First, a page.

The critical juncture, in this context, is the death of the Chinese dictator himself and the rise of Deng Xiaoping as a paramount leader of modern day China. His visionary leadership transformed the socioeconomic and political incentives from “great leap” to “small steps”, incentivized and completed the agrarian economy into an industrial one and opened ways for public mobilisation, to some extent though, for exponential growth.

Pakistan is still in the middle of the path hapless, helpless, hopeless waiting for a plague, a death, a visit, a protest, or a movement to catalyse change. Pakistan had a critical juncture, though a negative one, due to Gen Yahya Khan’s farcical and maladroit mental capability and the then West Pakistan leaders’ preposterous act of denying the Awami League mandate. The rest is history.

With colonisation at its apogee in all over Africa, the continent, divided into parts by the then European powers, had annexed most of the continent all the way to Cape of Good Hope. The next destination was to annex its adjacent regions, that was Botswana. However, before the colonisation grappled Botswana, Botswana’s tribal chiefs, Kgosi Bathoen II (Bangwato), Kgosi Selebe II (Bakwena), Kgosi Tshekedi Khama II (Bamangwato) landed in London— a critical juncture— in protest to nip the colonisation bud and not let it enter in their country. Breaking the mould, they stayed there until issued no annexation of Botswana directly and that vow persisted till its independence in 1966.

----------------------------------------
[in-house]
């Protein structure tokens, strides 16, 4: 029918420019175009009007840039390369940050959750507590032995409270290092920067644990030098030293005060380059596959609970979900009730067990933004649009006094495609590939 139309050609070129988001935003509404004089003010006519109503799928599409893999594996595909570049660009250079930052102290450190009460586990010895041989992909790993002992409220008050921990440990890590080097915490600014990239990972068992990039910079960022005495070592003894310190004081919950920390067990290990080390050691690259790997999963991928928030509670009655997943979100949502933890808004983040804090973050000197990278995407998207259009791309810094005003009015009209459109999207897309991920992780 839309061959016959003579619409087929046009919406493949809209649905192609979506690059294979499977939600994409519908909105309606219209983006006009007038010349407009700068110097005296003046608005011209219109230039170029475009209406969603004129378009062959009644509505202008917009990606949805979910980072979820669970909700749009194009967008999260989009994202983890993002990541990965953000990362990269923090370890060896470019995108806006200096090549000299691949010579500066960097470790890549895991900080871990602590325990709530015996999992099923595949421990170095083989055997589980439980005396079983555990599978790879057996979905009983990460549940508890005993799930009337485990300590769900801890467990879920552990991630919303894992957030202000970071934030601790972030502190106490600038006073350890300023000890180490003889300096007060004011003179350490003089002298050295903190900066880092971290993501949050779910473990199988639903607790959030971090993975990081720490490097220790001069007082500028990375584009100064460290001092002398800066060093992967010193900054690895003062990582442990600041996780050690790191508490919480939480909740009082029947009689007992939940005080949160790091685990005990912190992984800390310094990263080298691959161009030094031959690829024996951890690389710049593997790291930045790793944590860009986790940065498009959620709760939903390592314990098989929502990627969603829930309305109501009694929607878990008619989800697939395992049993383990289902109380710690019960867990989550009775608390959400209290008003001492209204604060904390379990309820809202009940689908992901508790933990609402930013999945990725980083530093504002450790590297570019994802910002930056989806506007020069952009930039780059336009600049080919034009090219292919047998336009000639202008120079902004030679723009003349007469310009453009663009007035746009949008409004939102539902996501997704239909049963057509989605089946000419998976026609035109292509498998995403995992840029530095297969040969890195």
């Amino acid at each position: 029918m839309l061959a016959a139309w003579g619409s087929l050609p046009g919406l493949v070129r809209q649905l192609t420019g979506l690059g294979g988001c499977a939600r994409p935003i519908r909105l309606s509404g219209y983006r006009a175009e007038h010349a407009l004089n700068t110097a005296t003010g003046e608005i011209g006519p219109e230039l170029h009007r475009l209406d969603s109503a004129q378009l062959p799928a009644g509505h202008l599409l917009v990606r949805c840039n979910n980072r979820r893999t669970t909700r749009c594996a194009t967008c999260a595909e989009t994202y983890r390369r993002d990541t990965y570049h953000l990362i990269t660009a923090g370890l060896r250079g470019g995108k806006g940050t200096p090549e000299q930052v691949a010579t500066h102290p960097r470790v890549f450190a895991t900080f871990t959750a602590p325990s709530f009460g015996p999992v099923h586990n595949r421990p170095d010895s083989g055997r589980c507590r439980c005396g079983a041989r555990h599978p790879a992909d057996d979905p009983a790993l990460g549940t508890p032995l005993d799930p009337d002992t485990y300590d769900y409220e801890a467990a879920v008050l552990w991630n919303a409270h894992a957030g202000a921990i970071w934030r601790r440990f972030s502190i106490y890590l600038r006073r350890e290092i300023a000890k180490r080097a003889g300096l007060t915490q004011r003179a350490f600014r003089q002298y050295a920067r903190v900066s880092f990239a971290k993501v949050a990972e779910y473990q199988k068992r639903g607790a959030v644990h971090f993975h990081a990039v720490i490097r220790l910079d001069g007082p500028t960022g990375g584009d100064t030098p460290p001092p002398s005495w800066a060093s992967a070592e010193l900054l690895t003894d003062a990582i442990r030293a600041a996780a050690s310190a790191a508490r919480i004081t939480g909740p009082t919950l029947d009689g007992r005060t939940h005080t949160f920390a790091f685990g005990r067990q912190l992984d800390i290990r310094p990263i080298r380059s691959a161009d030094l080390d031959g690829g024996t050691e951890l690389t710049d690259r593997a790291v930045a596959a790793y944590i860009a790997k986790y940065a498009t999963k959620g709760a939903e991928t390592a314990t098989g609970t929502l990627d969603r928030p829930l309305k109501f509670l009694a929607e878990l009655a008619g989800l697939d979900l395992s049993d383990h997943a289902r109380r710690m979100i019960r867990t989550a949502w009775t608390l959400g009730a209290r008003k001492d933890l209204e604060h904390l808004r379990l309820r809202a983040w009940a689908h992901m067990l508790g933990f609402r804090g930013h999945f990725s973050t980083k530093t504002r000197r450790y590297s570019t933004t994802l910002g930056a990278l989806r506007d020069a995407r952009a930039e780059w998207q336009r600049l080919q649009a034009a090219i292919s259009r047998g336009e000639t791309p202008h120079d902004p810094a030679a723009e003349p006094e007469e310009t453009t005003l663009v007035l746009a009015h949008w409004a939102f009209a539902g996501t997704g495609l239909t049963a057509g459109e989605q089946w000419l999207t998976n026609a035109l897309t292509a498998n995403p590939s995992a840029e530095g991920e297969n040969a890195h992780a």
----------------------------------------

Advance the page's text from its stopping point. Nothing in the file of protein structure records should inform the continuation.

Looking into the African continent shows Botswana’s development, institutions and ruling apparatus differs from the rest. The country is relatively resilient in the face of socioeconomic and political upheavals, and ergo, stands tall.

Though the US Constitution unequivocally enshrines the rights— Bill of Rights, 1791— of all the population regardless of gender, race, and ethnicity, the African Americans bore a tall socio political and economic toll. The incessant racial segregation for African Americans, a disenfranchisement by the oppressed, and a canker from the oppressor triggered a movement called “Civil Rights Movement” involving major personalities, Revd Martin Luther King Jr being in the forefront. The movement spread countrywide, in effect, the Black African got mobilised via constitutional amendments i.e Civil Rights Act, 1964, and Voting Rights Act, 1965. Ergo, the civil rights movement is a critical juncture that paved the way for Black mobilisation, their social participation and racial integration.